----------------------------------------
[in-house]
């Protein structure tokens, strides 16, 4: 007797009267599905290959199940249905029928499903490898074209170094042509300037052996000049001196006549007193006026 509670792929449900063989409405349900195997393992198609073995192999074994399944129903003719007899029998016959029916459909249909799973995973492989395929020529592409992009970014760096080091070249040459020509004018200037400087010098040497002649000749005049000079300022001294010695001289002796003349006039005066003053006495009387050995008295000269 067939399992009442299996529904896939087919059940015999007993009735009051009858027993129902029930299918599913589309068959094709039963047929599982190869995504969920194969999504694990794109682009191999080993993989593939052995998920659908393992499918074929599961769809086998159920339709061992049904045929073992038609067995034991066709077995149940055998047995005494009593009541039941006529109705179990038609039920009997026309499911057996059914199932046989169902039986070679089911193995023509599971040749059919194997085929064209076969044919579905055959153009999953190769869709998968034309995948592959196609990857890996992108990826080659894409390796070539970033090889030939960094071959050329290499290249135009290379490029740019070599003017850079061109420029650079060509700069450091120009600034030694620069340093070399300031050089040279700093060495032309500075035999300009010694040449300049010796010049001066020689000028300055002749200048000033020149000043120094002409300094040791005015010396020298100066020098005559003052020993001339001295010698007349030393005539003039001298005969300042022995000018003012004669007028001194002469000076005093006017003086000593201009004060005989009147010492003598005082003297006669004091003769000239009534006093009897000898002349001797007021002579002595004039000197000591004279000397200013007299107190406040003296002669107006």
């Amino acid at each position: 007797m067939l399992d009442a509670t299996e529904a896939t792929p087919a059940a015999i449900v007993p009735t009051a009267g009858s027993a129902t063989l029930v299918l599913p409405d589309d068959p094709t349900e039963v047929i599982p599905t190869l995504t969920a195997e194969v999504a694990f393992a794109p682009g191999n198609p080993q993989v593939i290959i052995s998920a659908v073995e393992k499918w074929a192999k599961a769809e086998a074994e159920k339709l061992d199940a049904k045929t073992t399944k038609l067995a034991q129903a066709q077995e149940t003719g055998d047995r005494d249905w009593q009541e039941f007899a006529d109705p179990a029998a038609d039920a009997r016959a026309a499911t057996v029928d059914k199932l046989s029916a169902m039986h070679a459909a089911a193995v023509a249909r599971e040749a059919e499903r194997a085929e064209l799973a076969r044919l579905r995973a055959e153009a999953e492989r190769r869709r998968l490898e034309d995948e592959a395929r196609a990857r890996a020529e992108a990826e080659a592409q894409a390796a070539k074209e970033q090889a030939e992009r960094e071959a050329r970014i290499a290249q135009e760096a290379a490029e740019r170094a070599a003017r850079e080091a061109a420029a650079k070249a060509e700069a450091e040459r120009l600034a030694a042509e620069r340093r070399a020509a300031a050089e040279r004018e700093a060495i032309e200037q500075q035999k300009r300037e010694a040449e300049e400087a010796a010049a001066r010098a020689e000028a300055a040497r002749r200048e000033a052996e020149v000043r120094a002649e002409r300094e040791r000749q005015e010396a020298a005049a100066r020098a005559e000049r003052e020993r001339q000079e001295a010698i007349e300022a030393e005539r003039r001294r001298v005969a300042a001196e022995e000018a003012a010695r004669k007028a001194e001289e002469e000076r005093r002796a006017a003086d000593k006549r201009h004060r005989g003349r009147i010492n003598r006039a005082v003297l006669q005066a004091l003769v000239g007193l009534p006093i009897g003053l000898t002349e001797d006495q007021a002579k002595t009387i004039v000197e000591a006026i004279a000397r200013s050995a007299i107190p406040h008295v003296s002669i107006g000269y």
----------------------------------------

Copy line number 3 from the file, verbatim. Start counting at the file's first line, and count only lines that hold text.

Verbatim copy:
């Amino acid at each position: 007797m067939l399992d009442a509670t299996e529904a896939t792929p087919a059940a015999i449900v007993p009735t009051a009267g009858s027993a129902t063989l029930v299918l599913p409405d589309d068959p094709t349900e039963v047929i599982p599905t190869l995504t969920a195997e194969v999504a694990f393992a794109p682009g191999n198609p080993q993989v593939i290959i052995s998920a659908v073995e393992k499918w074929a192999k599961a769809e086998a074994e159920k339709l061992d199940a049904k045929t073992t399944k038609l067995a034991q129903a066709q077995e149940t003719g055998d047995r005494d249905w009593q009541e039941f007899a006529d109705p179990a029998a038609d039920a009997r016959a026309a499911t057996v029928d059914k199932l046989s029916a169902m039986h070679a459909a089911a193995v023509a249909r599971e040749a059919e499903r194997a085929e064209l799973a076969r044919l579905r995973a055959e153009a999953e492989r190769r869709r998968l490898e034309d995948e592959a395929r196609a990857r890996a020529e992108a990826e080659a592409q894409a390796a070539k074209e970033q090889a030939e992009r960094e071959a050329r970014i290499a290249q135009e760096a290379a490029e740019r170094a070599a003017r850079e080091a061109a420029a650079k070249a060509e700069a450091e040459r120009l600034a030694a042509e620069r340093r070399a020509a300031a050089e040279r004018e700093a060495i032309e200037q500075q035999k300009r300037e010694a040449e300049e400087a010796a010049a001066r010098a020689e000028a300055a040497r002749r200048e000033a052996e020149v000043r120094a002649e002409r300094e040791r000749q005015e010396a020298a005049a100066r020098a005559e000049r003052e020993r001339q000079e001295a010698i007349e300022a030393e005539r003039r001294r001298v005969a300042a001196e022995e000018a003012a010695r004669k007028a001194e001289e002469e000076r005093r002796a006017a003086d000593k006549r201009h004060r005989g003349r009147i010492n003598r006039a005082v003297l006669q005066a004091l003769v000239g007193l009534p006093i009897g003053l000898t002349e001797d006495q007021a002579k002595t009387i004039v000197e000591a006026i004279a000397r200013s050995a007299i107190p406040h008295v003296s002669i107006g000269y």